BattleBorn2012
by / September 14th, 2012 /

The Killers – Battle Born

 2/5 Rating

(Island)

It’s a story that we’ve become all too used to over the years, a band makes a huge impact with an album (often their debut) and then struggles to match it. Each time they come back, however, the talk is all about a return to form and how this is the record to re-establish their credentials. It rarely is. As careers wind on, not many bands (U2, Green Day and a few others) have managed to halt a downward creative slide, even temporarily. Now it’s the turn of The Killers. Hardly an act in commercial crisis, nevertheless if their recent Electric Picnic headline slot proved anything, it was that people love the songs from Hot Fuss above all others. It doesn’t help that, while Sam’s Town had its moments, third album Day & Age was an absolute turkey.

So here we are at Battle Born, already being described as, yes, a return to form. It really isn’t. While Brandon Flowers’ solo jaunt (especially a spirited Oxegen performance) managed to take the band’s widescreen American sound and do something fresh and new with it, The Killers Vol 4 is a hollow, unsatisfactory addition to their catalogue. It needn’t have been that way. ‘Flesh & Bone’ is an oddly stirring opening, leading into the Bruce Springsteen parody / tribute ‘Runaways’. Neither are particularly groundbreaking but are delivered with enough conviction to get away with it.

It only takes a few moments to bring the whole thing crashing down. ‘The Way It Was’ is dreadful, MOR rubbish and ‘Here With Me’ is even worse, as bad as you might expect from any song with the lyric “I don’t want your picture on my cell phone, I want you here with me”. Sadly, Battle Born doesn’t get any better from here. Lowlights are hard to pin down, but ‘Miss Atomic Bomb’ is particularly tough and while ‘The Rising Tide’ attempts to bring an edge to the album’s sound (cue noisy, out of place guitar solo), it’s thwarted by syrupy backing vocals.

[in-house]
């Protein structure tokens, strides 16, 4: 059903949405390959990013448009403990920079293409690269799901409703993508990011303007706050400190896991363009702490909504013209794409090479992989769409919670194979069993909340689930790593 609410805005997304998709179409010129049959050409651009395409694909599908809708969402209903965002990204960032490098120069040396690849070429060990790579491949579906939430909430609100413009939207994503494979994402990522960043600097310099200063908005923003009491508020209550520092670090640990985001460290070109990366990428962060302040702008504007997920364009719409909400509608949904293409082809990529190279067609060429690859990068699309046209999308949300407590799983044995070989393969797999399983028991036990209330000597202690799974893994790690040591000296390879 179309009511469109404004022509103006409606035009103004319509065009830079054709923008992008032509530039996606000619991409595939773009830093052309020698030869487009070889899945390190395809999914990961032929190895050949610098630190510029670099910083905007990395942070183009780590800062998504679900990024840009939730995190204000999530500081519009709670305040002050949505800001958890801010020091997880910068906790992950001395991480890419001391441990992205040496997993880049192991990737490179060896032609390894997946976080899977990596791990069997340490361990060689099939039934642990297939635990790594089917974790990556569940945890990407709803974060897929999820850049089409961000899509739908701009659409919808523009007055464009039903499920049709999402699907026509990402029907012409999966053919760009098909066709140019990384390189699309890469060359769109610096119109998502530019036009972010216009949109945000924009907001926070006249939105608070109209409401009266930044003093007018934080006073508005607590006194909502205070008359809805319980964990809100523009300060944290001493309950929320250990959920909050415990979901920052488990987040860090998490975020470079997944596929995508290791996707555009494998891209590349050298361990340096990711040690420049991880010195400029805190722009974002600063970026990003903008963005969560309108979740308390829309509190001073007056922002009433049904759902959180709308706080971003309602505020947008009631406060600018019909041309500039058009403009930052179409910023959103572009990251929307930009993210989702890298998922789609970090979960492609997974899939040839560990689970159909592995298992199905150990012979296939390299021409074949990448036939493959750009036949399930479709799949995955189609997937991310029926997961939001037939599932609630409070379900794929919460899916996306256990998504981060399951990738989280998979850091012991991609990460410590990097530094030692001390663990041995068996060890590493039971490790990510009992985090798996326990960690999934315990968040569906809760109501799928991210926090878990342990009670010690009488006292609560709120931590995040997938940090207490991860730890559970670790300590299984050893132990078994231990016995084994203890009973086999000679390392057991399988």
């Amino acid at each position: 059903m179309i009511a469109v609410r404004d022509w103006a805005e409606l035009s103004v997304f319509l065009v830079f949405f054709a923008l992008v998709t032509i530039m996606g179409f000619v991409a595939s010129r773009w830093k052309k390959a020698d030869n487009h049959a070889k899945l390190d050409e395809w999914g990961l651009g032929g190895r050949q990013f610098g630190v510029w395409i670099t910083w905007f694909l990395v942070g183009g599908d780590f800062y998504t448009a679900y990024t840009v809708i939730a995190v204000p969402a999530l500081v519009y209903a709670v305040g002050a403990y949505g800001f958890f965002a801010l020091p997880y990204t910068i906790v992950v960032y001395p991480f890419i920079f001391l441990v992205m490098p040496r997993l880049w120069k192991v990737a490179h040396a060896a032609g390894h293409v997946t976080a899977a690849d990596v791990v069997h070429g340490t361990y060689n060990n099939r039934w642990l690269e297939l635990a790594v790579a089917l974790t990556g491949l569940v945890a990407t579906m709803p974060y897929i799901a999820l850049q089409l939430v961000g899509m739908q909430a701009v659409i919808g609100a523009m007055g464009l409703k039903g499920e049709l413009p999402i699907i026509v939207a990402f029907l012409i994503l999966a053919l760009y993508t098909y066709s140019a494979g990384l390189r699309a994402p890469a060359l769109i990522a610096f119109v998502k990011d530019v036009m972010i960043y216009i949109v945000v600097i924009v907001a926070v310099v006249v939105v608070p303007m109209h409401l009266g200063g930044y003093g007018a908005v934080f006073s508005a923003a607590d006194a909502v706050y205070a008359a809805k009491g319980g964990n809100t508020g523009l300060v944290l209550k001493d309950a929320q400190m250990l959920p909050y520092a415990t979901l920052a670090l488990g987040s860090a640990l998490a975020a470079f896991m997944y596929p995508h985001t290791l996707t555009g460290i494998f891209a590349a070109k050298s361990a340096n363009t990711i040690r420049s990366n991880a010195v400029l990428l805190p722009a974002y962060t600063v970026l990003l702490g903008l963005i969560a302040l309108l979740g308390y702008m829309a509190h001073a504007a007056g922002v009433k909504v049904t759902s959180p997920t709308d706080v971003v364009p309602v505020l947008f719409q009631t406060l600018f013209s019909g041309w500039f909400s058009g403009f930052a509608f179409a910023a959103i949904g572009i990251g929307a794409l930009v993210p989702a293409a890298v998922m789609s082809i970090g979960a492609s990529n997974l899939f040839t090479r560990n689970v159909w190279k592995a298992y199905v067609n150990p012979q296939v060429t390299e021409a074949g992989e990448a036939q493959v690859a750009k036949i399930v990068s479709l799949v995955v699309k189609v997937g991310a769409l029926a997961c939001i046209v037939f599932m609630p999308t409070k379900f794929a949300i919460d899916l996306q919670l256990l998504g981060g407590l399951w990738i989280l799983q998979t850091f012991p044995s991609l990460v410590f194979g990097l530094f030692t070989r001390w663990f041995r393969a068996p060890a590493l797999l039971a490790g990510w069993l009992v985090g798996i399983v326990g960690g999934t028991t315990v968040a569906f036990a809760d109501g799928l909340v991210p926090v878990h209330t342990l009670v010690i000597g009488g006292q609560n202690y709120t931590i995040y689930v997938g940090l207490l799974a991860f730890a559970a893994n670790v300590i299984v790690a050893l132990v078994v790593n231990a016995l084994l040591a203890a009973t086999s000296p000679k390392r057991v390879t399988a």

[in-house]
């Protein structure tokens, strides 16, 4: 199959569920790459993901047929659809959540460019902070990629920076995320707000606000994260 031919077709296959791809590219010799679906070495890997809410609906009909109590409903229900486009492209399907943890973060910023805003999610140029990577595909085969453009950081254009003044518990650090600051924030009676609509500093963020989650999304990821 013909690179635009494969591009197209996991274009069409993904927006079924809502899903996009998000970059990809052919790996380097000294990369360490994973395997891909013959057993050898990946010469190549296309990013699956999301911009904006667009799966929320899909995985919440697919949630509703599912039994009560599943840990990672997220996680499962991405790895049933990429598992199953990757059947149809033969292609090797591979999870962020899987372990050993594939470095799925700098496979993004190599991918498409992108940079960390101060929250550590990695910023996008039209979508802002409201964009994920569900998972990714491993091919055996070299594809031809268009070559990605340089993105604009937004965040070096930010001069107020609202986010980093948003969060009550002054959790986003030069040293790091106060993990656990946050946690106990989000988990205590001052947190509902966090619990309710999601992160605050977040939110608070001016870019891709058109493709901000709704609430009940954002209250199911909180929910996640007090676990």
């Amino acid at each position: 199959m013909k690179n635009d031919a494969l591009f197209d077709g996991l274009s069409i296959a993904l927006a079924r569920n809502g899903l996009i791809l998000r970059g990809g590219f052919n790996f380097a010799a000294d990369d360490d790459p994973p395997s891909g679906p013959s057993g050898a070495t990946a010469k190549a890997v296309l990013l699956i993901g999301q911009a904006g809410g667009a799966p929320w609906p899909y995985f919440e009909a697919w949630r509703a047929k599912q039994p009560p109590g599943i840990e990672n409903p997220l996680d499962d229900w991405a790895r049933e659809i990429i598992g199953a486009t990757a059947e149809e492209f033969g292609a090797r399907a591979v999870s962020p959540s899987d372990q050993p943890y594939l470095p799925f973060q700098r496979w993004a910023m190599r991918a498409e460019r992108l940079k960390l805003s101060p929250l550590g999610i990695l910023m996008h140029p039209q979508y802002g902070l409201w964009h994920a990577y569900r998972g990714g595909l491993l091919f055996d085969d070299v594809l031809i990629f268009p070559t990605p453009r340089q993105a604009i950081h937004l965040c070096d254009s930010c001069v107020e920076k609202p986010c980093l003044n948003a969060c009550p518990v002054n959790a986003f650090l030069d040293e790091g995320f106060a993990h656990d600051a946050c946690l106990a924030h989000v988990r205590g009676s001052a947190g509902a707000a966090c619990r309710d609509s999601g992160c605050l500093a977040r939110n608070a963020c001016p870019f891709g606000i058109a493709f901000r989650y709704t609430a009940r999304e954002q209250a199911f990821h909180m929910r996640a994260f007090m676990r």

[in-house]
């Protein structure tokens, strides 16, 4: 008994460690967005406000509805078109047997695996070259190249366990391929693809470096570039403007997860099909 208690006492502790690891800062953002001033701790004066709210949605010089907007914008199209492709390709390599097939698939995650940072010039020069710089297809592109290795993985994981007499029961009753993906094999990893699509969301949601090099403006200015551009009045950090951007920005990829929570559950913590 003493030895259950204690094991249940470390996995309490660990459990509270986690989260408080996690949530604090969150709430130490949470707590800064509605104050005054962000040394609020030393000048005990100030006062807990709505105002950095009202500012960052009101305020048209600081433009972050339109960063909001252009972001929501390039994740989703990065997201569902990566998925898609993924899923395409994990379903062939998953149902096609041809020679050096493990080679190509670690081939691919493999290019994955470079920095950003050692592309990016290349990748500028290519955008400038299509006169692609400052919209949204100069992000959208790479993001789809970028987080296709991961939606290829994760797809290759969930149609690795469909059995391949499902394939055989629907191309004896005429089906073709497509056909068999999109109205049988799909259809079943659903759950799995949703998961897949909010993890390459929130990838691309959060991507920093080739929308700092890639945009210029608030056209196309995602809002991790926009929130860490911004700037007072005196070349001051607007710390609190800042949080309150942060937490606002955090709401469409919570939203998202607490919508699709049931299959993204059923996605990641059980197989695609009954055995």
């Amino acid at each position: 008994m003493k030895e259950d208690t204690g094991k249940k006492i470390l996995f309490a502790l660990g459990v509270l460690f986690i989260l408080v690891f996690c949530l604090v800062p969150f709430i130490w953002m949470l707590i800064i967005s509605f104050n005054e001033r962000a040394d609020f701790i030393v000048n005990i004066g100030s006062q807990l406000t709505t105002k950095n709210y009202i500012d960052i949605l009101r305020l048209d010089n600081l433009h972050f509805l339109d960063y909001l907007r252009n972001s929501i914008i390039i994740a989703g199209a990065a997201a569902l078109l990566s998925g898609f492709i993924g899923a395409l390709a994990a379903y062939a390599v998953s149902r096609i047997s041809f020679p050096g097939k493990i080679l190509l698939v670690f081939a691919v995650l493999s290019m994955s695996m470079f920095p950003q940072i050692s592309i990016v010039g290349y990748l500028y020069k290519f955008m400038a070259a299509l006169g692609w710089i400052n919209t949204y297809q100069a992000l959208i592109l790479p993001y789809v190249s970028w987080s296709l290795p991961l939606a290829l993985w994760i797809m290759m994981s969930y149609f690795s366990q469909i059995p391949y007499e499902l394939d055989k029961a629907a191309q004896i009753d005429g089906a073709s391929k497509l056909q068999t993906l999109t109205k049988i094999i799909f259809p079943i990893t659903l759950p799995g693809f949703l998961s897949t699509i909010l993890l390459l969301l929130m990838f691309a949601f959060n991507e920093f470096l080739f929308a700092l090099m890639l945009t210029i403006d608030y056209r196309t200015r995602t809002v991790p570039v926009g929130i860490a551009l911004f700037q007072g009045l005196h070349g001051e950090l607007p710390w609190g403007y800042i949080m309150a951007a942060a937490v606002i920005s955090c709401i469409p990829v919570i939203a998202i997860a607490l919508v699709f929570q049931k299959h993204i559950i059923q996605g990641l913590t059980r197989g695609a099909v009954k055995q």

Battle Born ends, however, as it begins by rising to the level of mediocre. ‘From Here On Out’ has a classic Tom Petty feel to it – although obviously not as good – and the title track closes the album in ridiculously overblown fashion, at least carrying a conviction that the majority of the record is woefully short of. It’s not the misplaced change of direction of Day & Age, but perhaps the fact that Battle Born falls so short when the band are playing to their supposed strengths (and with the help of five big name producers) is even more worrying. “You can’t stop now”, sings Flowers on the final track but if that’s the case for The Killers, they’ve left themselves with a long way go to make it back.

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  • Des T

    They’ve always been crap, Phil. As I wrote in Magill, once upon a time:

    The Killers are over hyped, overrated and over here (Point, Nov. 30th, 2006). Their just-released second album Sam’s Town is their bid for stadium glory, which they clearly plan to achieve by aping Born To Run era Bruce Springsteen and Joshua Tree period U2, without adding anything original of their own. Pretty boy lead singer Brandon Flowers (a name so ridiculous it could only be real) has been known to express patriotic admiration for George Dubya, and they are certainly putting the ‘bigger is better’ philosophy into action here, in their attempt at total world domination. Okay, so they may now be able to fill The Point, but people who get off on this stuff are being sold a pup, in much the same way as are fans of Franz Ferdinand. There is a large difference between being heavily influenced by and indebted to past glories, and then assimilating those influences, making them your own and progressing beyond them in your own unique direction (as a band like Interpol have done with Joy Division), and simply plagiarising something wholesale without using one whit of your own creativity or imagination (as Franz Ferdinand do with just about everybody from Josef K to The Fire Engines to XTC to Talking Heads). The Killers are an American Franz Ferdinand: a dire, awful band more concerned with their hairstyles in photo shoots than with exploring new musical ground.
    * * *
    Speaking of assholes, The Killers (Feb 27th & 28th, 2007, RDS) have already been fulminated against at length in the November instalment of this column. Some people are clearly gluttons for punishment, as these erstwhile Smiths copyists, currently Springsteen copyists, are back on these shores again so soon, and not for one night, but two. The sooner they realise that their true vocation is as a middling, mid-western wedding band, the better for the rest of us.